On 2 March 1484, the College of Arms was formally incorporated as a legal body by Richard III, who had overseen the heralds for more than a decade as Constable of England before becoming king. He gave them a house named Coldharbour on Upper Thames Street. This was taken from them by Henry VII after the Battle of Bosworth and given to his mother. The charter still in operation today was granted by Queen Mary I in 1555, along with Derby Place as their base. This building was destroyed by the Great Fire of London in 1666 and the present building is its replacement, completed in the 1670s.
Richard III’s charter of incorporation stated that the responsibilities of the heralds included that ‘all manner of solemn occasions, solemn acts and deeds of the nobility, those concerned with the deeds of arms as well as others, be truthfully and indifferently recorded’.
Heralds and battles
Medieval heralds also had key duties on the field of battle. For the same reasons that they were useful at tournaments in knowing who was who and spotting where they were, they were also perfectly positioned to record battles. They could compile casualty lists based on heraldry even when facial features may have become unrecognisable. They were responsible for recording numbers of dead and injured, organising the burial of the dead and for relaying the requests of prisoners to their captors.
Although they were expected to encourage their masters to behave honourably and in a chivalric manner on the battlefield, they were also required to remain impartial. Traditionally, heralds would withdraw to a safe distance, on a hill if possible, and observe the battle. Heralds of the opposing forces could do so together, protected by their diplomatic immunity and bound by an international spirit of fraternity that was above the fights of their masters.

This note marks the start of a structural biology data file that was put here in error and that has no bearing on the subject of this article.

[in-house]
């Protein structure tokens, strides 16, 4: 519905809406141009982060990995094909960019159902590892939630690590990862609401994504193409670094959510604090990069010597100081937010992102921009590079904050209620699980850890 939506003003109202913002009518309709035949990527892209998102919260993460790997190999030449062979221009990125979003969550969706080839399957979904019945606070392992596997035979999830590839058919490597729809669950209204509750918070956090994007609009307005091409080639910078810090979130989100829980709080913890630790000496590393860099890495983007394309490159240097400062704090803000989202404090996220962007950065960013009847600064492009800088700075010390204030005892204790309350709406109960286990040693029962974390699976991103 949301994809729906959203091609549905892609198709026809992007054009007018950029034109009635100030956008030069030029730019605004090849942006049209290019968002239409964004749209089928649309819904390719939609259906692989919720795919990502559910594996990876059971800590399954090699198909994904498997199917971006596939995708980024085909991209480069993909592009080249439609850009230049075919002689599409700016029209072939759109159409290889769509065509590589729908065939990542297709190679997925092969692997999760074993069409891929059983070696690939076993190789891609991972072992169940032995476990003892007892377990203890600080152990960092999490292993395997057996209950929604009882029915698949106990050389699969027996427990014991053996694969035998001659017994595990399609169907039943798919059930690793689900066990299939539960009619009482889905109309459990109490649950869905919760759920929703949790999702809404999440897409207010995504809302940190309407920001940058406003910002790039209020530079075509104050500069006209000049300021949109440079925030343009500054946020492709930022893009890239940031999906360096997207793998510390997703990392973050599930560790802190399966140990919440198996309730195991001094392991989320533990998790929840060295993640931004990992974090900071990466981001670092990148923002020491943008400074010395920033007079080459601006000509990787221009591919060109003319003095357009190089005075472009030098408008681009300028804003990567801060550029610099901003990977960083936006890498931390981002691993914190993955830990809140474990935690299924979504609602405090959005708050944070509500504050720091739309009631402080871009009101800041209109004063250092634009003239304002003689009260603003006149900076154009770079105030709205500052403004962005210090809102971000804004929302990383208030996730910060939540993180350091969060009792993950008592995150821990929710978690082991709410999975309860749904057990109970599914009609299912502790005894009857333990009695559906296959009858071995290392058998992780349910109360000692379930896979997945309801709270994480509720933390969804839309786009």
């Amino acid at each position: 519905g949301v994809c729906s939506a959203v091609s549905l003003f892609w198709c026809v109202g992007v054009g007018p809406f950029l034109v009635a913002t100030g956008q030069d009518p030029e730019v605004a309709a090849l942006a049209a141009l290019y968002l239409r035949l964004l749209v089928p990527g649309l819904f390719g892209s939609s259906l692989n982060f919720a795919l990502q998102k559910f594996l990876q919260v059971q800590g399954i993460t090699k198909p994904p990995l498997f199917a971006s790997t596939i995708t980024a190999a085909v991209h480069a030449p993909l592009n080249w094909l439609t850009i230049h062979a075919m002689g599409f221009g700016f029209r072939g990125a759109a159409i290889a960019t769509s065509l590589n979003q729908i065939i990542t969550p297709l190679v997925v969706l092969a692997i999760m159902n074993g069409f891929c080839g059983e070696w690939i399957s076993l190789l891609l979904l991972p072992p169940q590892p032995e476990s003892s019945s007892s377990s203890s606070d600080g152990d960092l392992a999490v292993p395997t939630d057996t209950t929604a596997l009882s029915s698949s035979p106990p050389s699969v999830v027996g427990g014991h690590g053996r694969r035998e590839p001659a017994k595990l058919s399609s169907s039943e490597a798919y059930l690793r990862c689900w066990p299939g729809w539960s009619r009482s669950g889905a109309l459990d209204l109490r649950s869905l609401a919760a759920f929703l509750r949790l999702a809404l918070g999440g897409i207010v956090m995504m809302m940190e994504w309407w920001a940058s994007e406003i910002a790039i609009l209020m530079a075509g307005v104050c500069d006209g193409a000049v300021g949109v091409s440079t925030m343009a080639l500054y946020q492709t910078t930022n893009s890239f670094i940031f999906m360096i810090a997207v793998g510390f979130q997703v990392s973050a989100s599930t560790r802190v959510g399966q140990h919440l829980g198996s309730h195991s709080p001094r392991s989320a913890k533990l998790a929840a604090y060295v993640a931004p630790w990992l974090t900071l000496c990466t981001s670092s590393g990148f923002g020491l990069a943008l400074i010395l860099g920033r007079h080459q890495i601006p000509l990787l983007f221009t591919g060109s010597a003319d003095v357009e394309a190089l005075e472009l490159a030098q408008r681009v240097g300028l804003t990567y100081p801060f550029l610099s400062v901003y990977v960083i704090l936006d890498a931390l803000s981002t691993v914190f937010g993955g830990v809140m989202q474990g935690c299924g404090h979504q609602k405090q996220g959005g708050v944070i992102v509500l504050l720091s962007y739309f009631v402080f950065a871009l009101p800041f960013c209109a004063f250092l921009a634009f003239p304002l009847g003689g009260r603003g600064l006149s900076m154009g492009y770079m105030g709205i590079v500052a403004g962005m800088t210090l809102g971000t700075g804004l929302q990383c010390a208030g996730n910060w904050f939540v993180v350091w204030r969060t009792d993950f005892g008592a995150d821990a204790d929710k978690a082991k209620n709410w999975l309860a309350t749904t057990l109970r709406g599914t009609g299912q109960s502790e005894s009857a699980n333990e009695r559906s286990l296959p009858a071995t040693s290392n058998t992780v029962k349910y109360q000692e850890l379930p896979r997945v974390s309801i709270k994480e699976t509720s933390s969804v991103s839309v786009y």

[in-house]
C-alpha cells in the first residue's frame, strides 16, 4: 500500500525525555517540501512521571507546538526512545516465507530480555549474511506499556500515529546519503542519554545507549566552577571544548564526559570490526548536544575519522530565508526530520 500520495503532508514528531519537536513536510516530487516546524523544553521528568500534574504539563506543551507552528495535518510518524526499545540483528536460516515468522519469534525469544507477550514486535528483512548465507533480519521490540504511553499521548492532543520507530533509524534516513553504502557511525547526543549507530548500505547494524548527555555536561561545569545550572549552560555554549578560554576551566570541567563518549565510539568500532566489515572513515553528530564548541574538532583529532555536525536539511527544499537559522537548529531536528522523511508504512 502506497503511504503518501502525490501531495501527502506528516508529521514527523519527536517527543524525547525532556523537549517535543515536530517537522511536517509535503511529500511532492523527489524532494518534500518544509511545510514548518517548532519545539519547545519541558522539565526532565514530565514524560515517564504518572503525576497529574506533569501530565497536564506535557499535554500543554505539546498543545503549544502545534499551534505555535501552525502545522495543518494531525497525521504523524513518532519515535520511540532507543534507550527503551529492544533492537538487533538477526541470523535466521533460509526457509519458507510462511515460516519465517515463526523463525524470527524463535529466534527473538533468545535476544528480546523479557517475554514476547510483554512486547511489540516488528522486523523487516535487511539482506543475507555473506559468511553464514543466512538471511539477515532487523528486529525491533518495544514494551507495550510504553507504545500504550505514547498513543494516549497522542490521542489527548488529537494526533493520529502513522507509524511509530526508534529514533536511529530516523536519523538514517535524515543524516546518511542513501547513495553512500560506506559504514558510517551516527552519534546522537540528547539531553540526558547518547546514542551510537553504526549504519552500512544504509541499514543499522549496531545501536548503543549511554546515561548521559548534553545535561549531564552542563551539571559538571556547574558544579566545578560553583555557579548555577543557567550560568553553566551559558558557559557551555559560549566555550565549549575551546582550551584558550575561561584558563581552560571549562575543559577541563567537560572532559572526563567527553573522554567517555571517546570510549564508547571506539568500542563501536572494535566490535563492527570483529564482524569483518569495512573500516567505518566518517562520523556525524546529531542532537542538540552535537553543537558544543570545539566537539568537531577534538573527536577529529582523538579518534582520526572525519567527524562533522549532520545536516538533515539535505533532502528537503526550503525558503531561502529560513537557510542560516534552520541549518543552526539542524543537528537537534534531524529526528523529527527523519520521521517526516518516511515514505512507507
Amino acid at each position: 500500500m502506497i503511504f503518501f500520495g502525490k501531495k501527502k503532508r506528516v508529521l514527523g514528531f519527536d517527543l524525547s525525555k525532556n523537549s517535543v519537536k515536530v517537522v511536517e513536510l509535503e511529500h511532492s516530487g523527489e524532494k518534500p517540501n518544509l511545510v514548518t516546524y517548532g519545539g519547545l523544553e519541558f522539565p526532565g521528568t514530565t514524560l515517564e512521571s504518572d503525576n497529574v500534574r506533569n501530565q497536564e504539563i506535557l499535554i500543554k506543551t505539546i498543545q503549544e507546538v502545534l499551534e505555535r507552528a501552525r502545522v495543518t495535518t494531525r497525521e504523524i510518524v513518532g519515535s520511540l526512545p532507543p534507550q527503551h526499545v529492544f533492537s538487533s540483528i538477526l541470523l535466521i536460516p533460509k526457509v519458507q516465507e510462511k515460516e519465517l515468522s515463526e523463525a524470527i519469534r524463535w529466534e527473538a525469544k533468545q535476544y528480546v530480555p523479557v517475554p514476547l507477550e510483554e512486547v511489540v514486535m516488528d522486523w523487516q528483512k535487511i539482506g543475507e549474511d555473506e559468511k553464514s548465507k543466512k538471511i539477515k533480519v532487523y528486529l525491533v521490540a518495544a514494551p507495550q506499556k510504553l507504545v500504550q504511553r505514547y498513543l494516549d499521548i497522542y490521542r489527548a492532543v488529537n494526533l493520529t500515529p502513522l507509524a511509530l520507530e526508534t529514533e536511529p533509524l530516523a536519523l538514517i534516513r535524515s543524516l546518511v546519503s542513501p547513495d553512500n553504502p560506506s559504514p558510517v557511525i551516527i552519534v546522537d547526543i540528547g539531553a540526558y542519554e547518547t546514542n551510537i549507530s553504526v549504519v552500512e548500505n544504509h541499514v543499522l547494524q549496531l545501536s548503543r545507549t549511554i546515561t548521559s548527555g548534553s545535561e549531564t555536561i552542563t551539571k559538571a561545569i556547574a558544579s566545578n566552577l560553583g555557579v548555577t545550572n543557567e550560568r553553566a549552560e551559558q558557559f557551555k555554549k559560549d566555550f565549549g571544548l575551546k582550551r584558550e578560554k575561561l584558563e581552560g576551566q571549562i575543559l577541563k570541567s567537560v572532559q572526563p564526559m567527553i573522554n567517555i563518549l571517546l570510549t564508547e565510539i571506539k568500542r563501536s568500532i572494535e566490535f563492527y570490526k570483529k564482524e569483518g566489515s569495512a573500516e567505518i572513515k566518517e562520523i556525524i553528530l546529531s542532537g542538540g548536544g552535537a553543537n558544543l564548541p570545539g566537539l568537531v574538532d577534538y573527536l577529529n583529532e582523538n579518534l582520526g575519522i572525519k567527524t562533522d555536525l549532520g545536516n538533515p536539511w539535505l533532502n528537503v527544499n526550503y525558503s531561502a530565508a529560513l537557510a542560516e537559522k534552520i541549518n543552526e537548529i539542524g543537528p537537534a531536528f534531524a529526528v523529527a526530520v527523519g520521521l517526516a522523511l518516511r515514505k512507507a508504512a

One of the key roles of the heralds on a battlefield was the official announcement of the victor. It may seem obvious who would have won a battle, but heralds were medieval VAR, officially determining who had triumphed. This convention was on display at the Battle of Agincourt in 1415. One account of the battle written by Enguerrand de Monstrelet, who was a Frenchman and governor of Cambrai, details the immediate aftermath of the fighting.
‘When the king of England found himself master of the field of battle, and that the French, excepting such as had been killed or taken, were flying in all directions, he made the circuit of the plain, attended by his princes; and while his men were employed in stripping the dead, he called to him the French herald, Montjoye, king-at-arms, and with him many other French and English heralds, and said to them, “It is not we who have made this great slaughter, but the omnipotent God, and, as we believe, for a punishment of the sins of the French.” He then asked Montjoye, to whom the victory belonged; to him, or to the king of France? Montjoye replied, that the victory was his, and could not be claimed by the king of France. The king then asked the name of the castle he saw near him: he was told it was called Agincourt. “Well then,” added he, “since all battles should bare the names of the fortress nearest to the spot where they were fought, this battle shall, from henceforth, bare the ever durable name of Agincourt.”’
So, for all the knights and warrior kings, it was the neutral heralds who decided who granted victory on the medieval battlefield.